(AllHipHop Features) Since being invited to join the touring family of the Legendary Roots Crew back in 1999, Tina hasn’t looked back, amassing a client list that has included some of music’s hottest acts including Lil’ Wayne, Fergie, The Black Eyed Peas, Nicki Minaj, Queen Latifah, Jill Scott, Maxwell, and Mayer Hawthorne just to name a few. After her humble beginnings, she managed the highest grossing tour in the history of Hip-Hop, Lil’ Wayne’s AMERICA’S MOST WANTED TOUR. The following year, she hit the road with The Black Eyed Peas, guiding the group through 15 countries, 76 cities and 99 sold out shows before 1.3 million attendees, grossing more than $86 million dollars along the way. In 2011, she rejoined Lil’ Wayne when he and Nicki Minaj headed out on the I AM STILL MUSIC TOUR. Currently, she’s using her masterful skills to guide the elusive D’Angelo during his critically-acclaimed comeback run in Europe and the United States.
Since then she’s acquired 2016 Grammy nominated cult classic band The Internet as well as award-winning gospel duo Mary Mary and newcomer and already a hit TY Dolla $ign.
It doesn’t take much to see that Tina’s ability to reach across genres while managing tours of all sizes gets results. Her ability to iron out even the most minute details, while also diplomatically leading her clients through unexpected snafus. The occasional political unrest has made her one of the industry’s most successful touring experts. While many adjectives could be used to describe Tina—determined, unapologetic, astute and intrepid, just to name a few—one word that won’t be used to describe her anytime soon is conventional. Life on the road is not for the faint at heart, but Tina manages to make it look easy by juggling a hefty load complete with rained out stadiums, declined credit cards, strip searches, sexist promoters, antagonistic customs officers, demanding wives and everything in between.
Ms. Tina Farris truly shows grace under pressure handling some of the most impeccable tours in the world. In between scheduling these exclusive tours, she took some time to connect with AllHipHop to talk work, life and being a leader in the music industry.
AllHipHop: Could you explain what your job entails:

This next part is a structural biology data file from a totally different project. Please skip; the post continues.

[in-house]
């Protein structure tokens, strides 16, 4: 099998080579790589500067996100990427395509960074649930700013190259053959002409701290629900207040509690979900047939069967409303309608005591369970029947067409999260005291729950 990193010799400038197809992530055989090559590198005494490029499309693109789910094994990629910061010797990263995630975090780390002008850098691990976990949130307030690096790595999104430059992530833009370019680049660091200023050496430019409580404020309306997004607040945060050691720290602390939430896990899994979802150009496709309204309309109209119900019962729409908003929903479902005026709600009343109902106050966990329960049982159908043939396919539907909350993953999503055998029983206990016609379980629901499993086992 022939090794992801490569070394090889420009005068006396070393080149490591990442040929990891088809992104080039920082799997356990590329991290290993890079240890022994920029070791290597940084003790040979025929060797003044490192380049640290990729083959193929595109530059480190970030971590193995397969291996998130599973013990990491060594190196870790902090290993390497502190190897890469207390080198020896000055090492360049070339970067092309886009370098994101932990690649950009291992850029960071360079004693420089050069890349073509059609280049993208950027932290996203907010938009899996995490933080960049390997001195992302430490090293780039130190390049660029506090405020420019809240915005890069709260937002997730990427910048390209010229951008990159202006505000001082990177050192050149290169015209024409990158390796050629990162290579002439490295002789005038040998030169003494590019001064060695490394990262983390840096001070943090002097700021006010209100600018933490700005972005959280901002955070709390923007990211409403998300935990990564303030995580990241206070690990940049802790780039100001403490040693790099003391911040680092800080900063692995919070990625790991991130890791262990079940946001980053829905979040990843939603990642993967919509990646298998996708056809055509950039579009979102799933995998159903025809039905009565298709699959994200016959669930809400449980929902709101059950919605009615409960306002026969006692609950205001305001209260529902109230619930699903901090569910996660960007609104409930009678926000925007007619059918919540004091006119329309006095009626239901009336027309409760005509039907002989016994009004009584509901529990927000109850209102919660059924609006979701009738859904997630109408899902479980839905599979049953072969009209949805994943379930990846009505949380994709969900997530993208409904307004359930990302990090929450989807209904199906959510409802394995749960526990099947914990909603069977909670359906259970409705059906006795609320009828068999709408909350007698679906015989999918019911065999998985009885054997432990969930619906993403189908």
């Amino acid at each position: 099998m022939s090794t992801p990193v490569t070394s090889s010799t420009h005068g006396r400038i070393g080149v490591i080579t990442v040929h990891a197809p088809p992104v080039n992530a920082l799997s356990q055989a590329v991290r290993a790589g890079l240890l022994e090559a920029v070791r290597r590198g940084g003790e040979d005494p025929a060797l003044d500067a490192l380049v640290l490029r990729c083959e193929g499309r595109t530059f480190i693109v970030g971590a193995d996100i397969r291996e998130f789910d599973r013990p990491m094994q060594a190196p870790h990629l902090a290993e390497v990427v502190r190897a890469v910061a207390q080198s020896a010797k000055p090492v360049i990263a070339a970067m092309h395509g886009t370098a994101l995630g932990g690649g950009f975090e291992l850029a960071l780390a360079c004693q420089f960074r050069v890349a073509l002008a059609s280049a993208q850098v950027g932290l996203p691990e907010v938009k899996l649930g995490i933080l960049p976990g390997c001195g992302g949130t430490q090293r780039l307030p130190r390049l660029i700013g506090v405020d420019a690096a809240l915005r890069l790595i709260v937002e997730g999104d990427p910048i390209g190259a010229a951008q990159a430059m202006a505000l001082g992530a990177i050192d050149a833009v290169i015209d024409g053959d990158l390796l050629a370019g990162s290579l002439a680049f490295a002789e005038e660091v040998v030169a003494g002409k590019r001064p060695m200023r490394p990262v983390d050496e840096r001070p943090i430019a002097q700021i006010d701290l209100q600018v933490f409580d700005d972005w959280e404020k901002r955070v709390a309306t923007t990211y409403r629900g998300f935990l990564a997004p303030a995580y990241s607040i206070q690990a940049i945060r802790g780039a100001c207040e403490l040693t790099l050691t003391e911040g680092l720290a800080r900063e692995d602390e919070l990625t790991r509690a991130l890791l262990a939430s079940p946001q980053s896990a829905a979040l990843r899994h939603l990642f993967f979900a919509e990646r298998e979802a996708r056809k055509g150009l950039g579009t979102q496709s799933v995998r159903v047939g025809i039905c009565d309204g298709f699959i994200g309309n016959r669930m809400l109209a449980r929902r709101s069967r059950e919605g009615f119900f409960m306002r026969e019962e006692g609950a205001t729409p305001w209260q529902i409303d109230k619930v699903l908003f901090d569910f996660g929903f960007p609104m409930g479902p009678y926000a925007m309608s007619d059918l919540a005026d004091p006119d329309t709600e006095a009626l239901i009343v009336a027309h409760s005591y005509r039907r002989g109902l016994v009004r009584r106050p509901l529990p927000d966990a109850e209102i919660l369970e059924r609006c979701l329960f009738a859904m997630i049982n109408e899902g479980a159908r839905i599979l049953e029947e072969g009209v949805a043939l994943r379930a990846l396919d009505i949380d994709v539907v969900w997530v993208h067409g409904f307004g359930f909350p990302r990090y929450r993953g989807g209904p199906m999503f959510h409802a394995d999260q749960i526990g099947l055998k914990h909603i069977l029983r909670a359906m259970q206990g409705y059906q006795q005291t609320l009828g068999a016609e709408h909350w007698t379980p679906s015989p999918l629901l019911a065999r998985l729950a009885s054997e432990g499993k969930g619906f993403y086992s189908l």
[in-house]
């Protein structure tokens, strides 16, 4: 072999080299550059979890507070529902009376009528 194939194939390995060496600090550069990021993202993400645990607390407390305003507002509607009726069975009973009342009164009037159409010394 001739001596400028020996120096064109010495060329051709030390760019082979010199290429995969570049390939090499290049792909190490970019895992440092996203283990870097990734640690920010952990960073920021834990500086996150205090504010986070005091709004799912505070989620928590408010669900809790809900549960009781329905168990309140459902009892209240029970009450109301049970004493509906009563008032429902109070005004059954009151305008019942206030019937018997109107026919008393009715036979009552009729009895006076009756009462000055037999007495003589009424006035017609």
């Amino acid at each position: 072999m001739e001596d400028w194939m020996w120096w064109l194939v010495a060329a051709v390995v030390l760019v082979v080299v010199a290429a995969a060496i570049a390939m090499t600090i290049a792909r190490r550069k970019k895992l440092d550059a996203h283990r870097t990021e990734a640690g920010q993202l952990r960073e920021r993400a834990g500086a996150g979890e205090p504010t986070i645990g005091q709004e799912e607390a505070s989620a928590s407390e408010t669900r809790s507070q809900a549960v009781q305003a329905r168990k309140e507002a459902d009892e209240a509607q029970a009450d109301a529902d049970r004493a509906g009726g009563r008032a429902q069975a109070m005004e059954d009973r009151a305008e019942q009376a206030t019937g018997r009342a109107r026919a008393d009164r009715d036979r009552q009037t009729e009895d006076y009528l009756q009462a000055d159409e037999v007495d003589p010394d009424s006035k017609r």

Tina Farris: I provide Innovative, strategic, proactive and resourceful tour and production management with expertise in producing small, intimate concerts to multi-million dollar, dynamic entertainment experiences globally on behalf of world-renowned artists in the music industry
AllHipHop: What’s the most enjoyable part of the job and your duties:
Tina Farris: The reveal of the show. The moment the first note is played and the lights go up.
AllHipHop: What is the hardest part:
Tina Farris: Early morning lobby calls.
AllHipHop: Can you describe a moment of adversity personal and in your career?
Tina Farris: My hardest moment of adversity was deciding whether or not to have a family. It’s a career that you are married to.
AllHipHop: What keeps you from giving up?
Tina Farris: I love live music and traveling. Your managing satiates both my wanderlust and my ear.
AllHipHop: Who inspired you to become a leader or boss in the industry?
Tina Farris: Harvey Fuqua – my grandfather – who was a songwriter, producer and A&R for Motown put the touring bug in me. Richard Nichols, manager of the Roots, who gave me the chance and taught me how to finesse the industry as one of the sole women, let alone African Americans, on this side of management. But who showed me how to be a boss, and still does, is my grandmother Big Tina Farris. She pulls no punches.
AllHipHop: How do you balance work and personal life?
Tina Farris: The most difficult tight-rope walk ever. I’m still managing. But I found a teammate and a partner who doesn’t mind my brand of crazy. That’s the key.
AllHipHop: What do you like to do for fun?
Tina Farris: I like decorating my house and driving up the PCH.
AllHipHop: What does it mean to you to be a powerful woman and a boss in the urban music and hip-hop industry?
Tina Farris: It means that you have to have pretty tough skin and a hairdresser in every town. There’s a particular brand of misogyny in hip-hop and I’ve tried hard not to allow it to permeate my life. Nevertheless, sometimes it wins. I curse like a sailor and it’s not easy to pull anything over on me. The toughest part is knowing when to let it slide or when to tell someone about themselves. I’ve learned to be strategic based on my end game.
AllHipHop: Any final Thoughts or words of advice?
Tina Farris: Tour managing is not for the faint of heart. You must be a logistical wizard not only for your clients but for your personal goals as a woman in this one life. Plan accordingly.